Some employed people now falling into poverty

By Aideen O'Flaherty

THERE has been a sizeable increase in people in the local area who are employed but are falling below the poverty line and are accessing St Vincent de Paul’s (SVP) services, with a local SVP conference president remarking that “there was nothing like this years ago”.

SVP has highlighted the issue of ‘in-work poverty’ in their Pre-Budget Submission for Budget 2020, which was launched on Tuesday, titled ‘Investing in a Just Society’.

SVP Wallet 1

In their submission, the charity states that increasing supports to ensure an adequate income for those in and out of employment is one of the measures “that will make a real difference” in the lives of people who are trying to break out of poverty.

These issues are being felt locally in the SVP conferences in the area, where there has been a noticeable increase in people who are employed but are struggling financially and are accessing SVP services, including their foodbank in Cherry Orchard.

Marie Cronin, SVP area president for Clondalkin and Ballyfermot, told The Echo: “We have a lot of people who are at work and who are not necessarily on low incomes, like teachers, guards and nurses, but they’re finding it very hard to manage – particularly if they’re a couple and one of them gets ill.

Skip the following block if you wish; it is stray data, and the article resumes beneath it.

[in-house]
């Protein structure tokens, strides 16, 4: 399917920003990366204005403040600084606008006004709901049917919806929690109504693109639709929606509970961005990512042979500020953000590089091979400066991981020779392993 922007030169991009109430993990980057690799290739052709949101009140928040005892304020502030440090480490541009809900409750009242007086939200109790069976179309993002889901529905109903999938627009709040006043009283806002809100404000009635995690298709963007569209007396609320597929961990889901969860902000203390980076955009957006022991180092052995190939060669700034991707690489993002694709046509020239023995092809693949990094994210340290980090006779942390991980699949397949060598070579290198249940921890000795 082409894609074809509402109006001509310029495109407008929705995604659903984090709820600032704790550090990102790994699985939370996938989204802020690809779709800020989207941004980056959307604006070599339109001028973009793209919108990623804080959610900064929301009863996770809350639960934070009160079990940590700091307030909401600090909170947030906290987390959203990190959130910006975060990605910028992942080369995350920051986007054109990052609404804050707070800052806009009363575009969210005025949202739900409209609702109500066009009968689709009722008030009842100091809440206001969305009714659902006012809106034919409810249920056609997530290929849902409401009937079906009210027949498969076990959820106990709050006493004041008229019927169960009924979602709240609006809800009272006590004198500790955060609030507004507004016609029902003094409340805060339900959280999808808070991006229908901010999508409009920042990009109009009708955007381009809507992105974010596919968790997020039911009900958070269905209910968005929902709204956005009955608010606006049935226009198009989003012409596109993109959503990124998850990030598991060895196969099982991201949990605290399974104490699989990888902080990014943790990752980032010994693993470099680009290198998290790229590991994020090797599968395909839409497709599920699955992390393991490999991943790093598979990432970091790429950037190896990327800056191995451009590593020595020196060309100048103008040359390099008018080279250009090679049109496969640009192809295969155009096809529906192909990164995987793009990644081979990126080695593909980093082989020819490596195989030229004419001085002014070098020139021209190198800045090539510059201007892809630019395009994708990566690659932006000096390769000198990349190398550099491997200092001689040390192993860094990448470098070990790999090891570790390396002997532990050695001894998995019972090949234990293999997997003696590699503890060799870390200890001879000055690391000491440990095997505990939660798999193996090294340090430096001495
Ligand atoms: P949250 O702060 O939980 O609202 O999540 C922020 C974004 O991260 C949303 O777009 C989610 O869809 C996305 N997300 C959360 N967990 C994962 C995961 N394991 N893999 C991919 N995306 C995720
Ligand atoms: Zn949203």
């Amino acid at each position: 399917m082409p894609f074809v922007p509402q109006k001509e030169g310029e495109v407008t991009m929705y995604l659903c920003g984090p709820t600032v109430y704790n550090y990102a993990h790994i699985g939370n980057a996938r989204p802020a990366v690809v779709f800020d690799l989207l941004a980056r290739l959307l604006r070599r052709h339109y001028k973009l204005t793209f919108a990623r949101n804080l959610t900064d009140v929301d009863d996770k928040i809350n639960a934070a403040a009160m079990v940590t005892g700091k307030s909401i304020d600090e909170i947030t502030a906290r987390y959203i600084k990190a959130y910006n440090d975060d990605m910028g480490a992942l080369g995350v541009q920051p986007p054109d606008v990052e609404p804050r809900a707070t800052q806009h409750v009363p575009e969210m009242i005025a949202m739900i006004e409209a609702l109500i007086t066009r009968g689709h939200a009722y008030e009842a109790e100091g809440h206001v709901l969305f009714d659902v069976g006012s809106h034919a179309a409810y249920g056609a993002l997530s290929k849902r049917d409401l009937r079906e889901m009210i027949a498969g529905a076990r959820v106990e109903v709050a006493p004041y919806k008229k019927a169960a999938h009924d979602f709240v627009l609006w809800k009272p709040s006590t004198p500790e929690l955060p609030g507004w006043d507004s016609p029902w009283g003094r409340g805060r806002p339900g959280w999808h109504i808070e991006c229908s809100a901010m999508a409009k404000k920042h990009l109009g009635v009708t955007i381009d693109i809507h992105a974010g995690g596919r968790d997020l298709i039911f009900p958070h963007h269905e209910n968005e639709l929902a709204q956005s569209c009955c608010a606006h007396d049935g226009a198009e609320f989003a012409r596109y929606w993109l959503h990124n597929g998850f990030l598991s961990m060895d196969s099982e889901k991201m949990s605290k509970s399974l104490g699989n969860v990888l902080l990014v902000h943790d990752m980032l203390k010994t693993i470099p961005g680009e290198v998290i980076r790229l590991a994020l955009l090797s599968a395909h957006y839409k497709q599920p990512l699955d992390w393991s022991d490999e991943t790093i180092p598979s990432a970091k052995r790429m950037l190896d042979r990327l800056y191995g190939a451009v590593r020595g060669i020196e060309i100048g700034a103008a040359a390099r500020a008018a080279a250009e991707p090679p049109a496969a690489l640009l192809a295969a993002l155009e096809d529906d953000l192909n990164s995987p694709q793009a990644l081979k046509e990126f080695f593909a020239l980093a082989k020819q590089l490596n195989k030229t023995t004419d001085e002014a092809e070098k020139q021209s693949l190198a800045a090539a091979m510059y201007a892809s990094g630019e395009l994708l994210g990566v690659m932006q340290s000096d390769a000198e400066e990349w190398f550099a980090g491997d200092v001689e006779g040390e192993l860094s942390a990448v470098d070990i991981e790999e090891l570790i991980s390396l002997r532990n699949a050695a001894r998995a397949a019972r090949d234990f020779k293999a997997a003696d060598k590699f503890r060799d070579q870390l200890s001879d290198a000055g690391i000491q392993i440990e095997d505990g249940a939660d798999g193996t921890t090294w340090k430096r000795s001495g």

“Even if they have private health insurance, they still have to cover the cost of petrol for driving to and from appointments, buying ready meals because they’re in a rush instead of dropping into a supermarket.

“There have also been problems with couples where they’ve had a second or third child and they can’t afford childcare, so one of the parents will have to give up work and that causes major problems if you have a mortgage.

“You need to spend a full salary just to put a child in childcare.”

The charity also advised in their submission that supports for lone parents in low-paid work should be increased.

It was also recommended that Budget 2020 benchmark social welfare payments and the National Minimum Wage to the cost of a Minimum Essential Standard of Living (MESL), proposing a four per cent increase in minimum social welfare payments in Budget 2020.

Ms Cronin added: “There was nothing like this years ago – it was very unusual that people who were working would come to us.

“Generally speaking, the people who were working tended to be self-sufficient and we were relying on them for donations.

“It was mainly the unemployed who came to us, but now people who are employed come to us too.

“It’d break your heart to see it, these are not people who would normally pick up food at our foodbank, they’d have to be at the end of their tether to do it.

“I often think that things are worse for them than they let on, but their pride gets in the way of them telling us.”

Over 200 people use SVP’s Cherry Orchard foodbank, according to Ms Cronin, while a parish-run foodbank in Balgaddy helps dozens of people in the locality.

People seeking assistance or who wish to volunteer for the charity can call SVP’s Dublin office on 01 855 0022 and they can direct you to your local office, while parish offices can also direct people to their local conference of SVP.

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